Evans Asphalt did not comply with the arbitrator's award and has continually refused to do so. Consequently, the plaintiff commenced this action to enforce the award of the arbitrator. Evans Asphalt insists that it is not bound by the arbitrator's award because it is not a party to the Agreement with the plaintiff.

 Summary judgment is appropriate only when there is no genuine issue of material fact to be resolved. Fed. R. Civ. P. 56; Peterson v. Lehigh Valley Dist. Council, 676 F.2d 81, 84 (3d Cir. 1982); Continental Ins. v. Bodie, 682 F.2d 436, 438 (3d Cir. 1982). All doubts as to the existence of a genuine issue of material fact must be resolved against the moving party. The entire record must be examined in light most favorable to the non-moving party. Continental Ins., supra. Additionally, the Supreme Court has recently ruled that Fed. R. Civ. P. 56(c) "mandates the entry of summary judgment, after adequate time for discovery and upon motion, against a party who fails to make a showing sufficient to establish the existence of an element essential to that party's case, and on which that party will bear the burden of proof at trial." Celotex Corp. v. Catrett, 477 U.S. 317, 106 S. Ct. 2548, 2552-2553, 91 L. Ed. 2d 265 (1986), cert. denied, 484 U.S. 1066, 108 S. Ct. 1028, 98 L. Ed. 2d 992 (1988). The Court further stated that "Rule 56(e) . . . requires the non-moving party to go beyond the pleadings and by [his] own affidavits, or by the 'depositions, answers to interrogatories, and admissions on file,' designate 'specific facts showing that there is a genuine issue for trial.'" Id. at , 106 S. Ct. at 2553.

 At the arbitration hearing, the arbitrator found that Evans II did not cease to be the same entity as Evans I. Specifically, the arbitrator found that Evans Asphalt continued to operate as the same independent corporate entity both before and after Slusser Brothers purchased its assets. The arbitrator based his decision on the undisputed evidence submitted by the plaintiff which demonstrated that Evans I engaged in business operations as Evans Asphalt Company, Inc. even after the change in ownership. *fn3" The plaintiff states that the court should enforce the arbitration award and that the defendant has waived any objection to it by failing to raise any defense before the arbitrator and by failing to file a timely appeal of the award. The plaintiff contends that this court cannot second guess the arbitrator's award and can only overturn the award if it is not rationally derived from the collective bargaining agreement. The defendant argues that the arbitrator's award in this case was meaningless and unenforceable because the arbitrator had no authority to make a decision binding upon a company which was not a party to the agreement to arbitrate. Stated simply, the defendant disputes the existence of a collective bargaining agreement between itself and the plaintiff and the jurisdiction of the arbitrator to issue an award which was binding upon it.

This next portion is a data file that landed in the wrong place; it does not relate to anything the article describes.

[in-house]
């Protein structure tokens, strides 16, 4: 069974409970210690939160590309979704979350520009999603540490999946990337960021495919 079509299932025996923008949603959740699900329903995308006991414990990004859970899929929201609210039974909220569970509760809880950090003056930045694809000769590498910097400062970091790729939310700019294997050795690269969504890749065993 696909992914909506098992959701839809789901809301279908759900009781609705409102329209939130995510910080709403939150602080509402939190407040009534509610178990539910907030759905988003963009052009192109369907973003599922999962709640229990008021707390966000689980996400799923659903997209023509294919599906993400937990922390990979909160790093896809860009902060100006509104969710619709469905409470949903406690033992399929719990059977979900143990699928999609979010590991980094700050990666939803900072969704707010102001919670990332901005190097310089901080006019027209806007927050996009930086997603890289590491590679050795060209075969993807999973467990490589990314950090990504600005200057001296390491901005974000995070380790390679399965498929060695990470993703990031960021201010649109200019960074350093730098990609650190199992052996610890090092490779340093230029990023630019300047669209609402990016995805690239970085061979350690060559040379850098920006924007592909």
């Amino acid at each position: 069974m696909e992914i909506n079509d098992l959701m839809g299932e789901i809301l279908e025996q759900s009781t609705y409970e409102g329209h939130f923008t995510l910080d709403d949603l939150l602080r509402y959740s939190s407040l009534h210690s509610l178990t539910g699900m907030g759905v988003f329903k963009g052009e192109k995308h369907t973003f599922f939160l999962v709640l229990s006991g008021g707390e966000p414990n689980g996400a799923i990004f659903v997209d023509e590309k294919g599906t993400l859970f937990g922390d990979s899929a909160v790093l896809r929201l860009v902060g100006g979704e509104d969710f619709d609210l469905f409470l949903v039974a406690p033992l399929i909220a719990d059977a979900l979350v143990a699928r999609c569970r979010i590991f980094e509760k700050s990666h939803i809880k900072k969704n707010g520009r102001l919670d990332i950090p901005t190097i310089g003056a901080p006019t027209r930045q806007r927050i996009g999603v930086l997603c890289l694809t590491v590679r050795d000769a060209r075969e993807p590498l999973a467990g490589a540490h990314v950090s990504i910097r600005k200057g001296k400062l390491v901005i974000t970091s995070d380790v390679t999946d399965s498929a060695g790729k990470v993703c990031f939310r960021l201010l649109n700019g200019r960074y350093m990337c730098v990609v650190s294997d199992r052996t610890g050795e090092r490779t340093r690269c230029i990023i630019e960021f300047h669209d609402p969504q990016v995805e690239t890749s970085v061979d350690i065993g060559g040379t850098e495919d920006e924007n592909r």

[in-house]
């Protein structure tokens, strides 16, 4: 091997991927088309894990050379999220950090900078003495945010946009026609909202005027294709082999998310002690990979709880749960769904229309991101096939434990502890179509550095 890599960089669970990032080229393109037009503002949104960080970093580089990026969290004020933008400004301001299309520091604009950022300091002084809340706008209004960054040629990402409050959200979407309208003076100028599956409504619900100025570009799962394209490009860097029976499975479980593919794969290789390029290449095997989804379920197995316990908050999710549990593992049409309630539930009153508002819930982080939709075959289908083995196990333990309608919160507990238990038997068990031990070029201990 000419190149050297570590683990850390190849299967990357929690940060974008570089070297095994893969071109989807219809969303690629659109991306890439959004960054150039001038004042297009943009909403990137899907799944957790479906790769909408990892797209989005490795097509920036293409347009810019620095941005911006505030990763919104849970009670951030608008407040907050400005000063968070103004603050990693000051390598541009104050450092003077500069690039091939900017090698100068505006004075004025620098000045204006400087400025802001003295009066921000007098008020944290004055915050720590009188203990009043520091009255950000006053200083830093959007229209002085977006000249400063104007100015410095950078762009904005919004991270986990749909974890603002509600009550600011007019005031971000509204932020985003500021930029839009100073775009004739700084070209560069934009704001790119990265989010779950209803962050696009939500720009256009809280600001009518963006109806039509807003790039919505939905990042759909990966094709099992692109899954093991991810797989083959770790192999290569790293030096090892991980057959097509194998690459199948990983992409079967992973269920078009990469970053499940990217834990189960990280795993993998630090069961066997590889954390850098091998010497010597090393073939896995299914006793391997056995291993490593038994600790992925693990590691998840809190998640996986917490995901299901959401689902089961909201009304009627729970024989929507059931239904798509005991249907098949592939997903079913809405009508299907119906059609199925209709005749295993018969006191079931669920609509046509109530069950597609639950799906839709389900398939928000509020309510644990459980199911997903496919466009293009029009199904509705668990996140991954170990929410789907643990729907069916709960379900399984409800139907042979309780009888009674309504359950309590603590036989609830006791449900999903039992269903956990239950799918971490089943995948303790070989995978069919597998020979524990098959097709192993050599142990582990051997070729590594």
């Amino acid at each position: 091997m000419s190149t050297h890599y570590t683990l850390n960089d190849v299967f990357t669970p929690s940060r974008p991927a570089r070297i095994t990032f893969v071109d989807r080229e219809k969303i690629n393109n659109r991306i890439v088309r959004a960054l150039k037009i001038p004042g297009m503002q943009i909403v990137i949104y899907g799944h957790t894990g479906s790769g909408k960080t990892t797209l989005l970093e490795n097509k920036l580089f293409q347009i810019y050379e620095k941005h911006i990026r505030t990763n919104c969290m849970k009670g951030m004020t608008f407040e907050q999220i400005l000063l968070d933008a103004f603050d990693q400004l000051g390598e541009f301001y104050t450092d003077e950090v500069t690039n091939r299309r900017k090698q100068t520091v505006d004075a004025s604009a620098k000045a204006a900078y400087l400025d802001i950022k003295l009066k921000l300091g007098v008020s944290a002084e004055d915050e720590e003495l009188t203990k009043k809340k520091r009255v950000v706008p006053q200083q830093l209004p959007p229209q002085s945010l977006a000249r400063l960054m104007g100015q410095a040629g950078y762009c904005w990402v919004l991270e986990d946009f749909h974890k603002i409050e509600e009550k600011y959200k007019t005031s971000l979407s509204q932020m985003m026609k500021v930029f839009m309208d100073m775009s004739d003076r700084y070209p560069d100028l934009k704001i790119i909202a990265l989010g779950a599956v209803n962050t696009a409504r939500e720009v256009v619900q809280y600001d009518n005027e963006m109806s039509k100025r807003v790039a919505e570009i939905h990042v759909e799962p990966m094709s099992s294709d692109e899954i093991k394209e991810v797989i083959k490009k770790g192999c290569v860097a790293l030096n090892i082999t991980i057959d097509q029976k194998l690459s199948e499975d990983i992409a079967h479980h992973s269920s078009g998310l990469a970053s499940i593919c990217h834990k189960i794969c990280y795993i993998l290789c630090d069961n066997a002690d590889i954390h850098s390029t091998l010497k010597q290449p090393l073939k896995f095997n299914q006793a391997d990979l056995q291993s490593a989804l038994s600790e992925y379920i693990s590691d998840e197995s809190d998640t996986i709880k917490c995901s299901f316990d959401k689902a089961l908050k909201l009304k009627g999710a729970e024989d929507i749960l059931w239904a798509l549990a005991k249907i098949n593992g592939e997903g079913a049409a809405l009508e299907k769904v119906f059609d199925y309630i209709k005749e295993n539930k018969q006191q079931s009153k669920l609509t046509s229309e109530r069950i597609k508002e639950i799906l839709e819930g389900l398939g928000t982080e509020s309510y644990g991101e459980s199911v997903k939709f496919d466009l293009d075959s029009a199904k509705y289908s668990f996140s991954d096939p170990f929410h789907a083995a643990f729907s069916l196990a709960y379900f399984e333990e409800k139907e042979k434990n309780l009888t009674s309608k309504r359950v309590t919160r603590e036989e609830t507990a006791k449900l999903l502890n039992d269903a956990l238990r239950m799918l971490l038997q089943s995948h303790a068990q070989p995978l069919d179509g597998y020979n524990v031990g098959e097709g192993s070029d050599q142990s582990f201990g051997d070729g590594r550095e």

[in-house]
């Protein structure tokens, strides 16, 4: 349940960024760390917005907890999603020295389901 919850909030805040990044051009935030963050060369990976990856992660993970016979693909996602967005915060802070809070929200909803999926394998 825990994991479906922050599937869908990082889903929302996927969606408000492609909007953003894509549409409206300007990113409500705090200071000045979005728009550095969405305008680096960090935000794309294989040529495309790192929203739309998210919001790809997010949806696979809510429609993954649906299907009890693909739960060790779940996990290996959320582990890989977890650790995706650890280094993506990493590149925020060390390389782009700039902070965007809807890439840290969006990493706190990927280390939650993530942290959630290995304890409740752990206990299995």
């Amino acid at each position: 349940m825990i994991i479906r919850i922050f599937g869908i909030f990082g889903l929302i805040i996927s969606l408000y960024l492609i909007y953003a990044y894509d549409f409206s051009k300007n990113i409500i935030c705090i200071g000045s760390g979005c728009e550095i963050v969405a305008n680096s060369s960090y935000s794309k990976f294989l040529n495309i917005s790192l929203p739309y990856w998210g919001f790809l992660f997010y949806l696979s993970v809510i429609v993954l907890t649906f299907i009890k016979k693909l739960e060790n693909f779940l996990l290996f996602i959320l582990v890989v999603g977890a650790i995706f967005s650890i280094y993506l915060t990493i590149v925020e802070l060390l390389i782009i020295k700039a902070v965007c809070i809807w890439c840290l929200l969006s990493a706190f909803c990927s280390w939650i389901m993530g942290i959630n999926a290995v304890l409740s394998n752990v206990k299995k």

The defendant clearly had the opportunity to contest the enforceability of the Agreement before the arbitrator. There is no question that the defendant was aware of the date and the time of the arbitration hearing. It is true that prior to the arbitration hearing, the defendant did notify the plaintiff and the American Arbitration Association that it would not submit to the jurisdiction of the arbitrator. However, the defendant chose not to attend the hearing and chose not to raise any objection at the hearing itself. The plaintiff argues that since the defendant raised no defense at the arbitration hearing ...